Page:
By Susan Pepperdine
"My doctor came in, and in his best Marcus Welby voice told me I was going to die,” Marlys Fox vividly remembers. She was just 32 years old, so “I wasn’t going to take that sitting down. When I immediately announced, ‘I’m going to Mayo Clinic,’ he told me that they would just get my hopes up, and it wouldn’t make any difference. He gave me six months to live."
The year was 1967, and Marlys was living and working in Des Moines. She’d made the appointment with her obstetrician/gynecologist after experiencing bleeding. The tests he ran showed choriocarcinoma, a rare, fast-growing cancer of a developing placenta. She hadn’t even known for sure if she was pregnant.
“I knew Mayo’s reputation, so I just got in my car and drove the three-and-a-half hours to Rochester,” she said. “I walked into the reception area, and told them I didn’t have an appointment but needed to see a doctor immediately. Then I just stood there and cried. After that, it was only a short time before I saw a lot of people.
“The doctors said nothing disparaging when they talked about the diagnosis,” she added. “There are a lot of things we can do, if you give permission,” they said, “and if those don’t work, there are a lot of other things we can do. If nothing works, at least you’ll go out in a blaze of glory.”
She did give permission, of course, and began treatment. “I was one of the first people to have chemotherapy using methotrexate,” Marlys says. For the first two months she was in Rochester for a week at a time, receiving infusions of methotrexate and other cancer drugs.
When she was back home in Des Moines, she had to save all of her urine in a bottle every day, and send it to Mayo for testing. “I didn't actually go in a john for weeks or months at a time!” she laughs. “And I was always carting that fool bottle around… but I learned to make a joke out of it.”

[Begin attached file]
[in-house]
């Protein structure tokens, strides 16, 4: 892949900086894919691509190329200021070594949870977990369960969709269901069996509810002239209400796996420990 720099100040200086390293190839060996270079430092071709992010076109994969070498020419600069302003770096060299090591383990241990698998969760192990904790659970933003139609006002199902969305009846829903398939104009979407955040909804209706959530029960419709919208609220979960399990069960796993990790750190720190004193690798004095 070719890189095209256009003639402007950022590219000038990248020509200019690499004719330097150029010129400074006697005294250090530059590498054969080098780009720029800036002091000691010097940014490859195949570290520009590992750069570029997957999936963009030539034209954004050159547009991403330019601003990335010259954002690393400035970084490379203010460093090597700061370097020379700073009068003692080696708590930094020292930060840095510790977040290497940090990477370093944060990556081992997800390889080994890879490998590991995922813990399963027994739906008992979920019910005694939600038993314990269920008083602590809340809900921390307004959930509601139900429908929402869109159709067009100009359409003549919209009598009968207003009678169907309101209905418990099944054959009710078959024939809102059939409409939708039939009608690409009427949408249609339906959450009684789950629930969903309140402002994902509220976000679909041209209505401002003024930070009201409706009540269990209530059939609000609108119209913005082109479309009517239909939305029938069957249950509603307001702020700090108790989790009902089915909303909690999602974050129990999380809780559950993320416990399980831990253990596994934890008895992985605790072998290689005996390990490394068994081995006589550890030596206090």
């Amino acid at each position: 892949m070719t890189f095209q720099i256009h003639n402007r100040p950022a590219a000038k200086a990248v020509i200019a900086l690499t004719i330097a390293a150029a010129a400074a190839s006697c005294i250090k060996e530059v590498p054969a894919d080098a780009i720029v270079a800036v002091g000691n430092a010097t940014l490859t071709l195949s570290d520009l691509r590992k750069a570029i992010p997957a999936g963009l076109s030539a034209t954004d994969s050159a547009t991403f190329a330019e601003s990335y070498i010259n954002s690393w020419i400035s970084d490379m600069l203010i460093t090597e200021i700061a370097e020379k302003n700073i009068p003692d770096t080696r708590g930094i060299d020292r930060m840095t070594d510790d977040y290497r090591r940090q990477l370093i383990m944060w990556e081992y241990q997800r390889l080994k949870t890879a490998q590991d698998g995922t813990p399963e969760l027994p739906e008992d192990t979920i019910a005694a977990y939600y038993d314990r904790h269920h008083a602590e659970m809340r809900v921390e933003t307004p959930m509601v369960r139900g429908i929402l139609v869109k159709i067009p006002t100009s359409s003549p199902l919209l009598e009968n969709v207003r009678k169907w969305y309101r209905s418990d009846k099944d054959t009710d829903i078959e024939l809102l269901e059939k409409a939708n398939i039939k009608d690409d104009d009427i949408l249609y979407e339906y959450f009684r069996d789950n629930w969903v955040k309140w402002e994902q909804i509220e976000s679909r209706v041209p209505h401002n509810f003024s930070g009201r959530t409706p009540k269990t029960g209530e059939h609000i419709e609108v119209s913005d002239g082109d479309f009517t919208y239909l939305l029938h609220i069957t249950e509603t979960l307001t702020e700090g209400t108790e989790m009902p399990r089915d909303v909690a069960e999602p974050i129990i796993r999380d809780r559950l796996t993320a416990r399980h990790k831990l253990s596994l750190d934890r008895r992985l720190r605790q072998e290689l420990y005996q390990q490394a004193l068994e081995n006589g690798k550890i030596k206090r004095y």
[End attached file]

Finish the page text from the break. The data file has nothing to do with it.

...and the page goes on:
Fortunately, the chemotherapy worked. “The counts started going down, and in a couple months the cancer was gone!” Between treatments she was still able to continue her work at Meredith Corp., and go to football games with friends.
Her hair thinned, but never fell out completely. “We all wore wigs then, so nobody really noticed,” she remembers.
One funny incident during treatment especially stands out to her. “My girlfriend was spending the week with me while I was at Mayo. We would go out at night, and then I had to run in for my chemo every morning,” she recalls. “One morning I was running late so I quickly jammed my wig on my head and off we went.
“While I was sitting in the chemo area waiting room, I started getting a severe headache. A couple of agonizing swipes over my head revealed that the pin used to hold my wig on the overnight stand was now jammed firmly into my head! We pulled it out and immediately started laughing. Soon everyone was laughing, and before long the entire waiting area was hysterical. The staff came running in to see if we all had flipped out!
Marlys moved to Chicago in 1971 and in the decades since, “I’ve gone back every year, and have never gone to another doctor outside Mayo,” Marlys says. “I’ve taken everyone I’ve ever known there, including my late husband.” H.M. “Sandy” Barba had two heart surgeries and two types of cancer, but lived another 25 years before finally dying of COPD. “His years of successful treatment further fortified my belief in Mayo Clinic.”
In 2006 she married Vince Backley, and much to the chagrin of the DMV, she has insisted on having her full name on her driver’s license: Marlys Fox Barba Backley. She still runs her own advertising sales company, Fox Associates, with her husband serving as chairman.
Vince now goes to Mayo regularly, too, along with anyone else Marlys can convince to go. “An implantable cardio defibrillator keeps Vince going fast and furiously,” she notes. His experience shows, “You shouldn’t wait too long and only go as a last resort.”
“I appreciate that the doctors are not individual practitioners, so they don’t have to worry about getting new patients. They are not condescending when they talk to you, unlike some doctors who make you feel like a piece of meat.
“They do everything the scientific way,” she added. “They bring in a team so it’s not personal to one doctor. They identify the problem, and then work together to solve it.”
“I think they’re wonderful!”